Tom Grasso is a Colorado-based seeker, meditator, blogger (new site), and creative wordsmith. More importantly, he is a father of three (meaning he is also a lecturer, teacher, chef, order taker, taxi driver, coach, mentor and aspirin addict) and has found great joy in sharing his life experience to the benefit of others. Tom is an abuse survivor and a reformed (though unapologetic) bad ass warrior who bares the scars of his adventures and the power of transformation in every word he writes. As a former firefighter and rescue tech, Tom understands the fragility of life and the impermanence of each moment. You can follow Tom on Tumblr , and can find his books on Amazon. You will soon be able to purchase Tom's short stories (and erotica) at Don't forget to like his "blog page" at Tom Grasso, Writer on Facebook.  


31 Responses to “Is This the Forgotten Side of Aurora? A Firefighter’s Sacrifice.”

  1. @Yogalody says:

    Amazing!!!! Thank you

  2. tom rapsas says:

    Nice, inspiring post, Tom. There is good and there is evil in this world and sometimes they brush up against one another. Our focus should always be on the good. ~Tom

  3. The ultimate irony is that Jamie Rorhrs fled the scene and drove away leaving his girlfriend, 4 year old daughter, and 3 month old son to fend for themselves. They were saved by a STRANGER named Jarell Brooks. Jamie Rohrs will get to see his children grow.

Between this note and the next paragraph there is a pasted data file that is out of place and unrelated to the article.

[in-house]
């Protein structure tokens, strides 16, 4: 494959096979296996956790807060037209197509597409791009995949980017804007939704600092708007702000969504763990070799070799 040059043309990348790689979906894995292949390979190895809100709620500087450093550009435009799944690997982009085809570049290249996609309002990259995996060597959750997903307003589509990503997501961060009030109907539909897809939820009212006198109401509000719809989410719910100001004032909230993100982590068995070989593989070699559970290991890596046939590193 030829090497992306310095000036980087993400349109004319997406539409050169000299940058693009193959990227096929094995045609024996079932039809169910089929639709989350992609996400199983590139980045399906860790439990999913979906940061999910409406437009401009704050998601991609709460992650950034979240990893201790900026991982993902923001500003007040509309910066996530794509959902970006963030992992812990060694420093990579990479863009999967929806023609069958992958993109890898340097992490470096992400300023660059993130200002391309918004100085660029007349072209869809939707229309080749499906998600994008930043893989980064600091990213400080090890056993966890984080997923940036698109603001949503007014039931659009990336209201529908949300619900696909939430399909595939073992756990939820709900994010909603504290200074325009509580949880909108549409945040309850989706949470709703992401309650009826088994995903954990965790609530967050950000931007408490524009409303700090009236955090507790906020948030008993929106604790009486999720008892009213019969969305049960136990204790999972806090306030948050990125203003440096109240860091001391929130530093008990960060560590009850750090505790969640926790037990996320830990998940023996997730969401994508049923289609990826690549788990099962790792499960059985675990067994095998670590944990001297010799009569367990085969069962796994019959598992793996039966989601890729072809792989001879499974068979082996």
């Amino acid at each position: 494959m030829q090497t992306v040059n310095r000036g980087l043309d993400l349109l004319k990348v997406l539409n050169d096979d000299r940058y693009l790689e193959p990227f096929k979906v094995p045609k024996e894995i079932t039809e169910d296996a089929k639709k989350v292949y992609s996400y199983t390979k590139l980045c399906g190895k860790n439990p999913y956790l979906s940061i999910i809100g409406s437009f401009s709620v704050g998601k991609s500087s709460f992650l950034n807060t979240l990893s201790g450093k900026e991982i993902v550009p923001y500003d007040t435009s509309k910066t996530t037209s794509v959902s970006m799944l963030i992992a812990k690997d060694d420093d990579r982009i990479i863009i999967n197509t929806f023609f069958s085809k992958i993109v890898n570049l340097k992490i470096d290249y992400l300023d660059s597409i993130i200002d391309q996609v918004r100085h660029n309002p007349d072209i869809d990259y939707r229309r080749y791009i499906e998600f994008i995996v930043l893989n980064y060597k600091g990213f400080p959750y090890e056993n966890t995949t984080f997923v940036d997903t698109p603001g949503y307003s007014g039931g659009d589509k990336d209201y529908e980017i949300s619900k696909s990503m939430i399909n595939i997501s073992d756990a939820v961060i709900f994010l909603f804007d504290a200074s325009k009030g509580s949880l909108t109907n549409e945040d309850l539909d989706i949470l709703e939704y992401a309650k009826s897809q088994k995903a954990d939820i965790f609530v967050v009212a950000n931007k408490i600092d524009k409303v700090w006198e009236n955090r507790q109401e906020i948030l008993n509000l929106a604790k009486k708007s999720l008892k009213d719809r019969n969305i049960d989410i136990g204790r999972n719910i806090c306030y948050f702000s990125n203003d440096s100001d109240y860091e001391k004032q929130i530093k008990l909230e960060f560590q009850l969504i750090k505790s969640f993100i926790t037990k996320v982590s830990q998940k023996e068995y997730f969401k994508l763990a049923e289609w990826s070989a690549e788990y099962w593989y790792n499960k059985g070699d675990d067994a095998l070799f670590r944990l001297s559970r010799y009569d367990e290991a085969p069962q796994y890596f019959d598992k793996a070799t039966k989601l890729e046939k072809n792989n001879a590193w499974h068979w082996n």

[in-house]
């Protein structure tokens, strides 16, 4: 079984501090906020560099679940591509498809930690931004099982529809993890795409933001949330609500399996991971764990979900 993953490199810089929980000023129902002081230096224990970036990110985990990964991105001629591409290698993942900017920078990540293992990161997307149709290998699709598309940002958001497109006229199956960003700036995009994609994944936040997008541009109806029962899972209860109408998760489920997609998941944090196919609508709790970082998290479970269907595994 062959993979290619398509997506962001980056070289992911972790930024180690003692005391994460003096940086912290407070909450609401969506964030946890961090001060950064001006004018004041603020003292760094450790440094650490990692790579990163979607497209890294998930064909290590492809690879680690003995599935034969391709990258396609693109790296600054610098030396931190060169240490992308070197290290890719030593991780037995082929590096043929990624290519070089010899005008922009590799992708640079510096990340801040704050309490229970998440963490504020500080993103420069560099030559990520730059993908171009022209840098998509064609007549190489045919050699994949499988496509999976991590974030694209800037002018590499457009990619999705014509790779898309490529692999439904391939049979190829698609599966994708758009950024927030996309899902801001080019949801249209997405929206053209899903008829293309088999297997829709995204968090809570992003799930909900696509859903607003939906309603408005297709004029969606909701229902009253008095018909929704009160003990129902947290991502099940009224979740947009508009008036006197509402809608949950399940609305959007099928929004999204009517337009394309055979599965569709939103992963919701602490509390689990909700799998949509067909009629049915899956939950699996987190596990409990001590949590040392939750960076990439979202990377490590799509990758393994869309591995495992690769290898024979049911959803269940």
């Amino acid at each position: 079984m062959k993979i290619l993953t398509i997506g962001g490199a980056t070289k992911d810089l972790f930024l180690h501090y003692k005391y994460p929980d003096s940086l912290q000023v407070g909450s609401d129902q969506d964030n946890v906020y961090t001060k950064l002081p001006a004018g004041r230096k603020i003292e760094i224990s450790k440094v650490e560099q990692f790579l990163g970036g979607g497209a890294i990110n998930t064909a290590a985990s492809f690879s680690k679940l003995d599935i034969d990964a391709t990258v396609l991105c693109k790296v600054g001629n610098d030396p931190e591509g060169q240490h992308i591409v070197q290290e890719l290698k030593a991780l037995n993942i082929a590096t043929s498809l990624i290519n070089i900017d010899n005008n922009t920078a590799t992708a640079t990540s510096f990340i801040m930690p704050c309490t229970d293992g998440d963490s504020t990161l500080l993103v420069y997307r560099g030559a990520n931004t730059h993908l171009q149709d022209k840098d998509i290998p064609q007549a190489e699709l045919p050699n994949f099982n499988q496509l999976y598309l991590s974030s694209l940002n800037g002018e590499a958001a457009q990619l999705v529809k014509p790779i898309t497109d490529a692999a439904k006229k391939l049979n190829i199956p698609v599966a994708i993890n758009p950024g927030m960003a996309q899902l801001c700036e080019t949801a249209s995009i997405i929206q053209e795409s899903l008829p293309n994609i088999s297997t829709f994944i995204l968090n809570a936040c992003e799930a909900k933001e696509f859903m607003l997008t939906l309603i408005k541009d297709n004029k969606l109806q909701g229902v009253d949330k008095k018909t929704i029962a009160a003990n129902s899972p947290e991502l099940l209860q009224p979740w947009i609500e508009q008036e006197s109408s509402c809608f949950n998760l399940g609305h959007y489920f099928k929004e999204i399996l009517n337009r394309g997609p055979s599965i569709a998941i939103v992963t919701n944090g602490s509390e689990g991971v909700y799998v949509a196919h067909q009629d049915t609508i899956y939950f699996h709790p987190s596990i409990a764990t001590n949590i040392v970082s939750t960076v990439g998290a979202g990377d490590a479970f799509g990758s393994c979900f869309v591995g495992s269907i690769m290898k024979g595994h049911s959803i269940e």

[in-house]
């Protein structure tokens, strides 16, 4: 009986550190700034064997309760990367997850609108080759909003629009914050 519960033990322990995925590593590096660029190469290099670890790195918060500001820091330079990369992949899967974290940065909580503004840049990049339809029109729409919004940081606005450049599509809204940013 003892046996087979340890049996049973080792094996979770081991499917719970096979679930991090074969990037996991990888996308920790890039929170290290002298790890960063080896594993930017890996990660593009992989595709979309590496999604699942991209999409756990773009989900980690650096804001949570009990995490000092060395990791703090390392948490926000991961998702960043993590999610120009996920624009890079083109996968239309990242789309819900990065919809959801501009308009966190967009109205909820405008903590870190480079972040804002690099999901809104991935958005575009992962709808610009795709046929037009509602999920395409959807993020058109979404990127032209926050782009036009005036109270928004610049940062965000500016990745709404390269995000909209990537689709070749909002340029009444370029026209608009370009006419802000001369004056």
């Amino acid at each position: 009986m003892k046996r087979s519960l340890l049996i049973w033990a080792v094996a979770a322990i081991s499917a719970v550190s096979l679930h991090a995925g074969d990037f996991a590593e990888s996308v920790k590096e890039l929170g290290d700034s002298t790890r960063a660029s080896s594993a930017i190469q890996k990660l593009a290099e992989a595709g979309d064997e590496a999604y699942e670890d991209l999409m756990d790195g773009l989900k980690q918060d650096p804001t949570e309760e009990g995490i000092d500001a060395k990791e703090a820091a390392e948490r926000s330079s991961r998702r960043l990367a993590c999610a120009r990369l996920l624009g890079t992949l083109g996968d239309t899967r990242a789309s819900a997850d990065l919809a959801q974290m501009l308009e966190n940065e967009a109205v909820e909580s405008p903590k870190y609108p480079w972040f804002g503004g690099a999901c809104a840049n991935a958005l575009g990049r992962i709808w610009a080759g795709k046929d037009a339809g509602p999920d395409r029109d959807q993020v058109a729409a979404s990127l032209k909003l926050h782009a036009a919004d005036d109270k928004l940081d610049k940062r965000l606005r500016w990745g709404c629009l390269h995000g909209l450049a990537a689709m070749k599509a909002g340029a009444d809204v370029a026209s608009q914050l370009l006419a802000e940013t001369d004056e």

Jon Blunk also had a four year old. As well as a two year old. Jon Blunk died saving his girlfriend. Leaving behind his estranged wife and two kids who will grow up without a father because of his heroism.

    Somehow, this seems so twisted and unfair.

  4. yogasamurai says:

    Of the two genders, it's men who are far more capable and willing to display physical bravery, and to sacrifice our bodies for others – it's an instinctive heroism that we are hard wired for. The only exception for women might be with their own children, because, to a large extent, women see their children as a simple extension of themselves.

    When was the last time you saw a woman rush into a burning building to save someone?

    This is one of the many magical and mystical qualities of being a man. It's a deep and powerful male archetype. And of course, a huge moral force on behalf of society as a whole.

    (if you're a radical feminist, just consider it one of the "perks" of patriarchy! It's amazing how many there are, though.)

    Namaste! YS

  5. Mamaste says:

    Peace my friend, and thank you for all you do.


  6. yogasamurai says:

    I believe the "scoundrel" showed up at the hospital, apologized, proposed marriage, and she accepted? Isn't that what happened?

    Remember Saving Private Ryan? All those men,including the noble Tom Hanks, sacrifice their lives just to save the third of the Ryan boys, in accordance with military law.